TFB Review: Vortex Razor HD 1-6X24 Gen II-E

    In the world of low power variable optics (LPVO), there are countless choices for whatever budget you’re working with. I have tried out other options before but have¬†never tried a higher-end LPVO for an extended period of time. After a lot of debating, I decided to purchase a short AR10 and needed an optic for the gun that would suit its overall size and caliber. I ended up going with the Vortex Razor HD Gen II-E 1-6×24 over other options for a number of reasons. After having a number of range sessions with the optic, let’s jump into my initial impressions of the Razor.

    Specs

    The Razor HD Gen II-E 1-6×24 I bought has the VMR-2 (MRAD) Reticle in it since that’s what I prefer as adjustments. The optic has a 30mm tube and weighs in at 21.5 ounces which isn’t light for a 1-6 power but it’s not a bad weight in my eyes. The Razor 1-6×24 is an absolute tank and the extra weight is reassuring to me rather than a negative feature. Overall length is just over 10 inches and has a height of 1.8 inches. The eye relief is right around 3-4 inches which makes it a good fit for any AR-style rifle or AR pistol. I was happy to see the Razor 1-6×24 has an illuminated reticle with 11 brightness settings and an off position between each setting.

    The illumination turret also locks so you can’t turn the dot off under hard use. The lock setting is really nice when using your gun in drills or courses. A common issue people have with LPVOs is the fact they aren’t typically a true 1x. I usually prefer running a red dot over an LPVO but while the Razor HD Gen II – E may not be a true 1x, to me it’s nearly identical to traditional 1x red dot.

    Finish and Pricing

    Some unique things about the Razor line are their hard anodizing finish that has a brown to plum coloring to it. The guys at vortex say the coloring protects the scope from scratches and damage while being a finish that can help camouflage the shooter’s position. They say this coating is actually harder to see in the dark than traditional black scopes. The MSRP on the Razor Gen II-E 1-6×24 is $1,999.99.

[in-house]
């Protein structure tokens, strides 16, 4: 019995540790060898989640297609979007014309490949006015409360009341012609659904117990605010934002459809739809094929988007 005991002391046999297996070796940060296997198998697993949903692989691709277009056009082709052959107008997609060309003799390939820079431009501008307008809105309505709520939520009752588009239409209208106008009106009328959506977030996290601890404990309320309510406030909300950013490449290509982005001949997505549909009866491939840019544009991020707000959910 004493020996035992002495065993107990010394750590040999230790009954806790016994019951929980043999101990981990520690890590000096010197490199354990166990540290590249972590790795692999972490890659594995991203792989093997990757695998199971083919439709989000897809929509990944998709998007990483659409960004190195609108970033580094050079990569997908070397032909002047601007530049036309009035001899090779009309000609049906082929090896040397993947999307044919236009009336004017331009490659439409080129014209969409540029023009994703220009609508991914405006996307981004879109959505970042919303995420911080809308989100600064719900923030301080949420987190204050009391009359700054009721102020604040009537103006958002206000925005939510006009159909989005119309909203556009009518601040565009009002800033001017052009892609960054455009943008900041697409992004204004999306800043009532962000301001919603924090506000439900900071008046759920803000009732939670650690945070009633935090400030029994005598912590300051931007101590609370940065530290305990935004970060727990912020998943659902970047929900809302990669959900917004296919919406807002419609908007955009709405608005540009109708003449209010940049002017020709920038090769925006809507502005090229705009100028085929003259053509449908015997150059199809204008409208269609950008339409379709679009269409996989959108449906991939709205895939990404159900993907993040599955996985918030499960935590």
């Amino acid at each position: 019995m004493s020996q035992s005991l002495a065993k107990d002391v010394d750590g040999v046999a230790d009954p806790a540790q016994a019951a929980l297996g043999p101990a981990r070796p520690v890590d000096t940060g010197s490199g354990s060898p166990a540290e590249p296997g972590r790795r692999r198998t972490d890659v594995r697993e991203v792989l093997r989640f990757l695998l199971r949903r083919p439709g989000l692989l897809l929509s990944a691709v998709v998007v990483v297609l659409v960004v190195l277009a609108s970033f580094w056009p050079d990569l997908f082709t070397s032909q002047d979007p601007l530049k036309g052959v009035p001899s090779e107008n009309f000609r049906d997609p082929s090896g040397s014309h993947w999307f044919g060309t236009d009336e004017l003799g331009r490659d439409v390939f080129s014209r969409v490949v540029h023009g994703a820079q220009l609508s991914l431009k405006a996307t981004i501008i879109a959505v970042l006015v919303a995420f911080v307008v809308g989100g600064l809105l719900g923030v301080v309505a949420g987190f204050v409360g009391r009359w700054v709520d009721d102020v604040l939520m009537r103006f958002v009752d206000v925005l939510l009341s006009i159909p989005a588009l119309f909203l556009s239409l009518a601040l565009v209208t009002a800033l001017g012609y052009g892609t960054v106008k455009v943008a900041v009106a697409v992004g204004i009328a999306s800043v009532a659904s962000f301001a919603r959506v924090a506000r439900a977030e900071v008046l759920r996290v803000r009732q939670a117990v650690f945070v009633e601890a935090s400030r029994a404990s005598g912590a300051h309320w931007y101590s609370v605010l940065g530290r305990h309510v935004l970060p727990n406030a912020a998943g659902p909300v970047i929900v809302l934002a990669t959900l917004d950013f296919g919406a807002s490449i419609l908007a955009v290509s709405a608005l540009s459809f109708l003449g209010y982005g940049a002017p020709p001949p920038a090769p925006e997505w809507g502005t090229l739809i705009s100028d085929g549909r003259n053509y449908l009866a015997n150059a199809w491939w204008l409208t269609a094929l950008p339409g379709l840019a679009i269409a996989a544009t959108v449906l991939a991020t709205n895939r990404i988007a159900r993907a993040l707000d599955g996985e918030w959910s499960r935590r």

Range Sessions

    The first thing I immediately noticed was the clarity of the glass. When researching different scopes, I often saw people talking about how clear the Razor’s glass is over competitors and honestly, they weren’t wrong. Whether it’s on 1x or zoomed into 6x, the glass is crystal clear compared to other options on the market. I decided to zero my scope at 100 yards and out of my short 308 AR I had .75 inch groups that were basically one large hole. Once zeroed, I decided to put the gun through a few different 3-gun style drills shooting at different ranges to test out the scope.

    With most entry level scopes, there is often a learning curve when using LPVOs for the first time. When I compared the Razor HD to the Vortex Strike Eagle, the different in glass quality is astounding. It shouldn’t be such a surprise in the difference of glass quality between the two but the price difference does explain why the two scopes are so different. The glass clarity in the Razor makes it look like the shooter is looking naturally at the target rather than through a scope. After 1,200 rounds and a couple long range trips, I have come to really enjoy shooting with the Razor and it has rapidly become a favorite optic of mine at the range.

    My Overall Initial Thoughts

    So far, the Razor HD Gen II-E 1-6×24 is one of the best LVPOs I have used out of the dozen manufacturers I have tried out. It may not be the lightest option compared to other systems but it’s one of the clearest on the market. The Razor has some of the best light collection I have seen so far. I really love how small the outline of the scope body is when shooting with both eyes open on 1x. There’s little to no outline shadow when shooting with both eyes open. Typically there is a good amount of outline shadow of the scope body when shooting both eyes open.

    With the Razor, there’s practically no outline shadow and it’s much easier to pick up the reticle and get rounds on target faster.¬† My biggest complaint with the scope is the overall weight but as I said earlier, it’s not a bad weight, instead it feels like it’s just a solid optic. If you’re looking for a high quality LPVO and you are looking to spend around $1,400, I would without doubt take a look at the Razor HD. The overall quality and clarity of the scope is impressive and the lifetime warranty from Vortex is another big plus for me.

    I plan on continuing my testing and will do a 6 month follow up when I have more time through it. So far though, it has been performing flawlessly and I would highly recommend it.

    Let me know what your favorite LPVO optic is in the comments below. If you have a question about optics or anything in general, feel free to contact me on my Instagram @fridgeoperator. Stay safe out there!


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    I’m an avid shooter and love educating whether it’s at my job or in the shooting community. I’m an average joe that really loves talking with other people about firearms and other passions
    .I’m active on Instagram on @fridgeoperator @just_pistols @thedailyrifle.


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